This world is suffering. Dying daily. It is groaning out its need of someone to rescue us from ourselves.

We are waiting. Longing. Hoping.

 And no song expresses this hopeful anguish quite like O Come, O Come Emmanuel. And verse three is especially fitting for a day like today.

O Come, Thou Day-Spring, come and cheerour spirits by thine advent heredisperse the gloomy clouds of nightand death's dark shadows put to flightRejoice, Rejoice!  Emmanuel......shall come to thee, O Israel!

I'm a captive of my own hubris. My own lack of planning. My own failed attempts to be and do it all.

O come Emmanuel....

...and ransom captive...Heather Hilscher

And I'm so grateful that in this season of Advent, that the miracle has already come. It's here. And I don't have to wait for December 25th or some magical day for hope to be fulfilled. It's done already.

And so the only thing that is left to do is raise up my trembling hands and mascara-smudged eyes and simply ask for what Emmanuel has given to this world and to me.


I choose to breathe it all in and exhale it out to those around me. I didn't do a good job of it today. But tomorrow is another day to give out what has been so freely lavished upon us.

And if that isn't a good reason for a party, then I don't know what is.

Thursday, December 4, 2014

In Due Time

It's been awhile since I last posted. I have intended to put fingers to keys many times, but honestly there has been so much going on, I haven't had any additional time.

When I last left off, we were sanding, staining and sealing floors like crazy. We finished just in time to let the floors cure for the three days required before we had movers come and help maneuver boxes and furniture from our garages into the house.

That was a week we never want to repeat again. Rylie had to work that week at a summer camp he had signed up for in the Spring before we knew what this summer would entail. Unfortunately, it also happened when we were under the gun to get the floors finished. So, he would come home, eat dinner and then get to work with me trying to stain and seal. Fortunately, I was able to do a lot of the sealing on my own (just me and my paint brush) during the day.

We have the long hallway to finish still. I spilled sealant on the hallway, and even thought I thought I had cleaned it up, you could see it when we applied the stain. So Rylie resanded those places and we will most likely stain the hallway and seal it this week. And then we'll be done with floors...for now. (I'm trying to figure out how to break it to him that I am thinking the carpet in the living room/dining area needs to go.)

But we have time...plenty of time. And that is what I am trying to remember as the list of projects continues to grow. There are not too many things that are mission critical, but there are a lot of aesthetic changes that I would like to make. Unfortunately, you need green rectangles of paper to fund all of these changes and so I have been trying to talk myself down and give myself the freedom and permission to take things slowly...and save for for things.

I am gradually getting organized and ready to live in the house (rather than camp out). Thanks to the dynamic duo of organization, a.k.a. Suzanne and Pam, my pantry is now beautifully organized. It was such a relief to have that all in place.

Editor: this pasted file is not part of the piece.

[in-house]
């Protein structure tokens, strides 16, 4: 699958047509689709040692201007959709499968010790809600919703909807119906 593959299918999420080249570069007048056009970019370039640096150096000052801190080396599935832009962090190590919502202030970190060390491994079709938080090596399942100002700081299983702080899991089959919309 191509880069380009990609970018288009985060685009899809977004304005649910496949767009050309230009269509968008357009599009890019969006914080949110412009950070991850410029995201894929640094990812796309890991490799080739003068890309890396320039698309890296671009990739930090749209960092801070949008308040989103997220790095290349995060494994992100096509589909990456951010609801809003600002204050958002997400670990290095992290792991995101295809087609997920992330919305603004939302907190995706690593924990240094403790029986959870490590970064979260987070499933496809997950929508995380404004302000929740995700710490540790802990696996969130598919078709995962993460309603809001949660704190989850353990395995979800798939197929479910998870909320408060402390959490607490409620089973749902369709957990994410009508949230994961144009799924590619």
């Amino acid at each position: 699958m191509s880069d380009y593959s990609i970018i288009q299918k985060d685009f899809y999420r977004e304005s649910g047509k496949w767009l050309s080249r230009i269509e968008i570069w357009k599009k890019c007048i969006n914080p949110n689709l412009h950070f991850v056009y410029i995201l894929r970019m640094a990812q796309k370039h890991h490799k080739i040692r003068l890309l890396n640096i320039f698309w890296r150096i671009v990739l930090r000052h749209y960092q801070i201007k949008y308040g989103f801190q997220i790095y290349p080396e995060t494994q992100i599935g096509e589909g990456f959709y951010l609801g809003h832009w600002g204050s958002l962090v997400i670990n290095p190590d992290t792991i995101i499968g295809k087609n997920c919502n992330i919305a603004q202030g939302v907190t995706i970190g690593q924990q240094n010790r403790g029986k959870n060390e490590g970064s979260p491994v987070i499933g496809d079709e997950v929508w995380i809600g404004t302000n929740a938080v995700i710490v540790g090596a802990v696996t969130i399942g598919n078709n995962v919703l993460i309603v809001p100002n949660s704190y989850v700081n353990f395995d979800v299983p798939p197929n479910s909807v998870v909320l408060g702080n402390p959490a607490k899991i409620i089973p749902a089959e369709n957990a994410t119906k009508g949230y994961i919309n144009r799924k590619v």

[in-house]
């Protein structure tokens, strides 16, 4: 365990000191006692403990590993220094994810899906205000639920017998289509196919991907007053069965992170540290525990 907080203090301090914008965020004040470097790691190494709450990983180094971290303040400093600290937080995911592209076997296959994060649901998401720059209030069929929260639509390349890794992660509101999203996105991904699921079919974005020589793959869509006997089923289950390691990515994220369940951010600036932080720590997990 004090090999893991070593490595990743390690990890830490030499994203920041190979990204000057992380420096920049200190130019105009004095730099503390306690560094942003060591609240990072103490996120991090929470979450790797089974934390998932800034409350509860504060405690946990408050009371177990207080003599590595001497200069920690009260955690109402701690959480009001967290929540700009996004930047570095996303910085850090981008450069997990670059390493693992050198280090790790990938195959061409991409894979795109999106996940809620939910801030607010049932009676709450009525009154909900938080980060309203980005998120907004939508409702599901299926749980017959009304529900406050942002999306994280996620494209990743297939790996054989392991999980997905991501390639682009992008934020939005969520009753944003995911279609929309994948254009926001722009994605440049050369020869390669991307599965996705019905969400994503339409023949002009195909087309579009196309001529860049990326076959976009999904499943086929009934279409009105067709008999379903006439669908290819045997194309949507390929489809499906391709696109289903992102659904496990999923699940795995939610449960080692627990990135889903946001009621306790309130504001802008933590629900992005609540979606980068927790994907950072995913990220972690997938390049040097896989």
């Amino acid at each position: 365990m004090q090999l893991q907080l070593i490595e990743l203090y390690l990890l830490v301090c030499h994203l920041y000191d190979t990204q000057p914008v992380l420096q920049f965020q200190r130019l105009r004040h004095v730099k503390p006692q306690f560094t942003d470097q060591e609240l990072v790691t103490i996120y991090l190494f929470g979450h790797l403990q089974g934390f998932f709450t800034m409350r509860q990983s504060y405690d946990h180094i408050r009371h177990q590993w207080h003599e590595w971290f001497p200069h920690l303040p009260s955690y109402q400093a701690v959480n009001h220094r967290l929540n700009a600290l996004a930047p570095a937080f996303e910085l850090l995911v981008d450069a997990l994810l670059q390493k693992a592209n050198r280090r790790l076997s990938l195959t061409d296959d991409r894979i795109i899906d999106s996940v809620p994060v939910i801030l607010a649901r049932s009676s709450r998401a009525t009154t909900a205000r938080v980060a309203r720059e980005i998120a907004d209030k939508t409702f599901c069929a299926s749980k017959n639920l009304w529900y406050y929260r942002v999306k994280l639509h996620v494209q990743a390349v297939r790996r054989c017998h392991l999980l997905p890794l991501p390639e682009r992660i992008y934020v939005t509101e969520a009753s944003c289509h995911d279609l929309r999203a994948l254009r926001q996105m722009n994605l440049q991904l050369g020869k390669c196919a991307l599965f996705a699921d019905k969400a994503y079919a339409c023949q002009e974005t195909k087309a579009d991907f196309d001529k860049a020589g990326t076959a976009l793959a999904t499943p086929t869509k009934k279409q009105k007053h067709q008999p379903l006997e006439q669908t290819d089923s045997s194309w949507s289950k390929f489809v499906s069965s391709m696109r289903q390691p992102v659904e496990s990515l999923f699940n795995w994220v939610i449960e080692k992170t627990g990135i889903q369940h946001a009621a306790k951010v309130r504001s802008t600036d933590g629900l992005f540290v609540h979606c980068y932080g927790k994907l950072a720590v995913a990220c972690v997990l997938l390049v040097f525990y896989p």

Well folks, I wrote that in August and had every intent of chronicling the process of moving and settling in....but life happened.

Or, if I'm more honest, I got really, really overwhelmed by it all.

I'm not sure how I missed the fact that moving is a HUGE undertaking when I was doing all this dreaming about expanding our territory. And moving out of a house you've had for 13 years out to the country is not for the faint of heart.

The truth is that it is the beginning of December and we literally just finished staining and sealing the hallway last week -- a mere three months after I was confident it would get done.

Why? There was (and is) always something that needs to be done.

Coupled with visits from out of town relatives, soccer season, school starting for Rylie as a teacher and us as a homeschool family and adding in birthdays and other life events, we've had something every weekend. Several somethings, actually.

Many times, it's felt like two steps forward, one step back. After getting everything in the kitchen put away at the beginning of this month, I had to pull it all out again due to a moth infestation. I won't lie. That was painful. But I was able to purge a bit more and put things back in places that worked a bit better. Silver linings abound.

Such as the two gallon freezer bags filled with shelled walnuts from our walnut tree. That was a little diversion that took several weeks of gathering, cracking, shelling, cleaning and sorting.

Also, a learning curve of not waiting too long to get the nuts into the freezer bags or you have to throw a good amount away due to mold.

As mentioned, some projects in the house (and out) have been put on hold while we have done these other things....like converting an old egg storage building (this was once a chicken farm) into a chicken house and putting five chickens in it...

...then adding in five more from my sister's family and adding a chicken run outside.

We added a dog to our family. Kira is a McNab Shepherd/Border Collie mix.

And we couldn't pass up the opportunity to add goats to the farm. Cashew and Peanut seem to love their new digs and all the yummy leaves.